Dog owners are being reminded that dogs must be kept on their leads on the Ayres National Nature Reserve (NNR) between 1 April and the 31 July. This is to ensure that local wildlife is not disturbed during the bird nesting season.
Geoffrey Boot MHK, Minister for the Department of Environment, Food and Agriculture, said:
‘The Ayres National Nature Reserve attracts a variety of different habitats and we must ensure that they remain protected. Our UNESCO Biosphere status celebrates our ability to live alongside nature, and encourages us to take care of our wildlife. The Ayres NNR is naturally a popular spot for dog walkers but also an important refuge for ground nesting birds during this season and we ask that dog walkers and visitors are mindful of that during this period.'
David Wright, Biodiversity Warden for DEFA, added:
‘Birds such as wader and tern lay their eggs in nests on the ground during this time, and when chicks hatch, they move away from their nests and wander freely under the watchful eye of their parents. It can take up to five weeks before these chicks are able to fly and during this time they are extremely vulnerable.’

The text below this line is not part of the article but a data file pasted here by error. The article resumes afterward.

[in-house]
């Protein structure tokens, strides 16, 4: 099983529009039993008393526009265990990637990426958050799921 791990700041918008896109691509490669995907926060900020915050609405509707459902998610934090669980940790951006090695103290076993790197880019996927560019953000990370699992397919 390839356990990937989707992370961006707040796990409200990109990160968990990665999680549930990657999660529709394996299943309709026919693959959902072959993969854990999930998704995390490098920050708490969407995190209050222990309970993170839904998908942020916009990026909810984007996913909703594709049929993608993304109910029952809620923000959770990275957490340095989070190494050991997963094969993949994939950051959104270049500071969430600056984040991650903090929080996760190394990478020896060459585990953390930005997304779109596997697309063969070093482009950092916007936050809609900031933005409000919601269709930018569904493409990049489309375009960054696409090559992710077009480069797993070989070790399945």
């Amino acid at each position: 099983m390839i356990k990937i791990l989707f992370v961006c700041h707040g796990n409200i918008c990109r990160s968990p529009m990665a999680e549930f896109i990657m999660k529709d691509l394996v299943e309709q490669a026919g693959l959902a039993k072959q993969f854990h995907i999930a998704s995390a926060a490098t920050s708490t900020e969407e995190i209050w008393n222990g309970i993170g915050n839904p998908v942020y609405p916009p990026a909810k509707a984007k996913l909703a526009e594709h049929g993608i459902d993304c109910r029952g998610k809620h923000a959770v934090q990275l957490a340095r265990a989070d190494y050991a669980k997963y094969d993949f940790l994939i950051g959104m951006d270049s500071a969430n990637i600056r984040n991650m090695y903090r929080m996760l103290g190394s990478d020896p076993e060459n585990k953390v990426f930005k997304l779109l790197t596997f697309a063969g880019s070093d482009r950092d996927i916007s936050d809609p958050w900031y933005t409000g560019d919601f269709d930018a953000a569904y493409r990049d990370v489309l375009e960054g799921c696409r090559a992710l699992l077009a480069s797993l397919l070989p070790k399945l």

Curlew, lapwing, oystercatcher, ringed plover, little tern, Arctic tern, skylark and meadow pipit all lay their eggs on the ground at the Ayres NNR.
The restrictions to dog walkers apply to the heathland and the beach and enable ground nesting birds to settle in their breeding areas and raise their chicks.
During this period, visitors to the reserve are asked to stay on the main paths and move away if birds show signs of agitation or distress. Failure to do so could result in a fine of up to £2,500.
With Spring now here, dog owners are also being asked to be cautious near farmland and the Government’s hill lands to reduce the risk of causing injury or death to pregnant ewes and ewes with lambs.
The Minister for DEFA said:
‘There have also been instances in the past, particularly around this time of year of dogs causing serious injury or death to ewes and lambs. It’s important that we respect the Island’s farmers and remain cautious of where dogs are walked to ensure minimal disturbance to livestock.’
Farmers have the right to take action to protect their livestock in the event of dogs straying, and legal action can be taken against people who do not control their dogs. Prosecutions can follow with severe penalties being imposed together with compensation claims.